Superman’s not the only media rookie with secret abilities. You, too, can use your hidden talents to master the world of work. Whatever your industry, you’re packing more heat than you think. Let us show you how.
You’re wrong; everyone has hidden skills. You just have to find them.
Hidden skills are generally ‘soft’ – less tangible than hard skills like coding or writing, and usually to do with personality or interaction style. Are you the girl who books nights out for her friends, two weeks in advance? They call it ‘organised fun’ – we say plain ‘organisation’. Do you love being the centre of attention, talking over everyone and bathing in the glow of the spotlight? You’re a presenter in the making, an articulate public speaker. Do you find it hard to relax, taking every insult and set-back to heart? You’re serious and caring, with a desire to please.
For every social pitfall, there is a hidden skill waiting to be uncovered. Check out this page for a masterclass in spin, or look at this amazing website which promises to help you! As a wise man once said: twist and ye shall convince.
Don’t be hesitant to bring out examples of hidden skills on a CV or at interview. Talking about how much you love drum and bass may not hook an event manager’s attention, but that club night you ran at uni certainly will.
Give anecdotal evidence of times when you exhibited soft skills. That night you turned up to a party wildly overdressed and didn’t really care? You take a pride in your appearance. That time you organised your best friend a surprise birthday party and she loved it? You’re a thoughtful person who pays attention to those around her.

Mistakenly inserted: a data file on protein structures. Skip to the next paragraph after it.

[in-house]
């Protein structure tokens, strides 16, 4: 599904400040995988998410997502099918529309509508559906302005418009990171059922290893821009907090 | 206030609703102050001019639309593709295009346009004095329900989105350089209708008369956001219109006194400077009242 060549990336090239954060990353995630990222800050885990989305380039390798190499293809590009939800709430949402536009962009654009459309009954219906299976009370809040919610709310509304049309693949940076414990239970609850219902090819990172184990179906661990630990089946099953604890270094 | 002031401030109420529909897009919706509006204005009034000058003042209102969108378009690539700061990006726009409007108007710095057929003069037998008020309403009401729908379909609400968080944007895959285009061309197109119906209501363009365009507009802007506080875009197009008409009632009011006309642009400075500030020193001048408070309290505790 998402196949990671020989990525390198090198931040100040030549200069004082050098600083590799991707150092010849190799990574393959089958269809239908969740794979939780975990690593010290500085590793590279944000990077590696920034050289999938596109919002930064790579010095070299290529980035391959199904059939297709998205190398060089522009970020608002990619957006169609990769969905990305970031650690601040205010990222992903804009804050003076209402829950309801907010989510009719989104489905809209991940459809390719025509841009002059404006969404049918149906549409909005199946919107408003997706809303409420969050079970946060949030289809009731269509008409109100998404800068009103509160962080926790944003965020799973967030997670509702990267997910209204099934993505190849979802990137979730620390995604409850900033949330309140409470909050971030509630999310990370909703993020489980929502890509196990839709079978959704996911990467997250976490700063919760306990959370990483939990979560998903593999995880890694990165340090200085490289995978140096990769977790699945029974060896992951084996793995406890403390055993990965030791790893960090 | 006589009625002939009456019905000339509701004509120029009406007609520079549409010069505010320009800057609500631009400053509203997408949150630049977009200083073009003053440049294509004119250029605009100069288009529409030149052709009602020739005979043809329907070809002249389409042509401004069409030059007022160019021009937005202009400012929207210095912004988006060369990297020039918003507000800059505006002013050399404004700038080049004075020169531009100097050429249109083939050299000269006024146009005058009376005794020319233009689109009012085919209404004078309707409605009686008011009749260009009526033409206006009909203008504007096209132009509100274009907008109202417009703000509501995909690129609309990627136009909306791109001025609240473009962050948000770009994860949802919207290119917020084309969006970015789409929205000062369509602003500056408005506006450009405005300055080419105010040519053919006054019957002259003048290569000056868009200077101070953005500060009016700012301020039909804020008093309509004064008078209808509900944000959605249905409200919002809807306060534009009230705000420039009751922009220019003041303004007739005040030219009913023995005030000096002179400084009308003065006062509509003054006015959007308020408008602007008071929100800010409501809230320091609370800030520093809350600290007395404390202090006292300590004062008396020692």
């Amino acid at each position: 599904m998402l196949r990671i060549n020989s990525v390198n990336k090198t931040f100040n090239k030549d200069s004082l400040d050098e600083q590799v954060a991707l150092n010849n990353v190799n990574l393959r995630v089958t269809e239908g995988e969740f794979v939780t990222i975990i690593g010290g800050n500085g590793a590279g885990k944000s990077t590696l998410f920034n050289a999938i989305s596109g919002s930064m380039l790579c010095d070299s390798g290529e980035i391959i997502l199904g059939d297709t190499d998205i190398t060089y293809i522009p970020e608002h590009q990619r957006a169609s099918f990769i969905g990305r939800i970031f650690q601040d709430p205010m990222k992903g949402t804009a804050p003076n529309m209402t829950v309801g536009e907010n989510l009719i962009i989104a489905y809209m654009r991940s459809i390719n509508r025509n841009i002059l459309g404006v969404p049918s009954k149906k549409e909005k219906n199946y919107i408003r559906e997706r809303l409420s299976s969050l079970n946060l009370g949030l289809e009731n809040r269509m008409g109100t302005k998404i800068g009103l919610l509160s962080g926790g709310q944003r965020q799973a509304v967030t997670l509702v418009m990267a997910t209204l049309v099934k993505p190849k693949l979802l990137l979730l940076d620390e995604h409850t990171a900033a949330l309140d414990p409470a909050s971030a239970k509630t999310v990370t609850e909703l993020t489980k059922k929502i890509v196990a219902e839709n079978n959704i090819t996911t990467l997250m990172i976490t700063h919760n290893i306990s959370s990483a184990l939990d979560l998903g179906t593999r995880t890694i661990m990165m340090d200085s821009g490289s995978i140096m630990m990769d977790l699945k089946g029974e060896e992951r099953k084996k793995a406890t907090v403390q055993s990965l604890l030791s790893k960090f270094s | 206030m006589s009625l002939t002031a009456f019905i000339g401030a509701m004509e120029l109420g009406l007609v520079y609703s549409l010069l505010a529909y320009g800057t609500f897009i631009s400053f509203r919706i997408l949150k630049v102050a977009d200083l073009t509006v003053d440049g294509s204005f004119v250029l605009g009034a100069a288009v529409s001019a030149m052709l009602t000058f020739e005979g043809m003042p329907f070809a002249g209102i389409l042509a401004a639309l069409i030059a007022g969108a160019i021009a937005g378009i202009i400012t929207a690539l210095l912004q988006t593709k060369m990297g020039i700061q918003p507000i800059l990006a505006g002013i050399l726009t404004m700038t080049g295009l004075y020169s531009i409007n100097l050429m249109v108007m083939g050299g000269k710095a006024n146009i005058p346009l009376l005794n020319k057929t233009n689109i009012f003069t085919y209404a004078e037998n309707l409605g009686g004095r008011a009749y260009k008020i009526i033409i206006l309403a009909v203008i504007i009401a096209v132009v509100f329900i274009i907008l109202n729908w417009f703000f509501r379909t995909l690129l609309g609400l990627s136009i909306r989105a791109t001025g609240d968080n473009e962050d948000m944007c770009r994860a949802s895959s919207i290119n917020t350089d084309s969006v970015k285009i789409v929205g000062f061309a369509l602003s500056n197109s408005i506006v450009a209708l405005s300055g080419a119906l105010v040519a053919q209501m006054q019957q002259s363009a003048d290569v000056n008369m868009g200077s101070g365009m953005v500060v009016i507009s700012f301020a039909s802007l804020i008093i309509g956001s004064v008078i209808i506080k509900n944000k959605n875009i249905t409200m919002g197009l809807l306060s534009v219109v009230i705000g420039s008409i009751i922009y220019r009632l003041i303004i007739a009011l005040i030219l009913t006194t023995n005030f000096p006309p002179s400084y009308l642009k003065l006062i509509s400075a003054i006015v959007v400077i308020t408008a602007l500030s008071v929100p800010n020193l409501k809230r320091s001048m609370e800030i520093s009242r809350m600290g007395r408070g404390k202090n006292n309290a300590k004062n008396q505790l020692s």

If you have a learning disability or perceived natural disadvantage, focus on the pros. Individuals with dyslexia may fall behind when it comes to writing, but their sensitivity to visual anomalies is often superior to that of ‘normal’ people. Dyspraxia hides many skills that can be tailored to a work environment. The cot-to-benefit ratio of employing people with disabilities has been repeatedly found to work out in the employer’s favour. So take that flaw and make it work for you; you are valuable just the way you are.
Now party! Responsibly and not on a week-night, of course.
When you’re placed within a company, hidden skills become even more important. A ‘cheerleader’ – somebody naturally upbeat, to whom friends and family come for support – can produce wonders within a working environment. The ability to enthuse a team and sustain morale in the office is not something managers overlook; when that important contract comes in, you will be credited accordingly.
There are all sorts of ways to make your hidden skills work for your career. Are you a social butterfly? Make yourself the office favourite, and get to networking events pronto. Are you the shy type? Demonstrate your self-drive and independence, pushing through tasks solo and harvesting the credit.
There’s no excuse – everyone has something to offer. Soft skills help you stand out from the crowd in a subtle but effective manner.
You know that question on every job application? ‘What do you do in your spare time?’ There’s a reason employers ask it.
It’s not just professional experience that develops our skillset. You learn as much from the interactions of your social circle, or those banjo lessons your take on the weekends, as you do at your desk. I’m not saying ditch work to binge-watch Bake-Off. But interviewers love people with interests. It shows that they are developed, all-round personalities, with the hidden skills to match.
So don’t just stand there. Get spinning.
Inspiring Interns is a graduate recruitment firm which specialises in sourcing candidates for internship jobs and giving out graduate careers advice. To hire graduates or browse graduate jobs London, visit our website.
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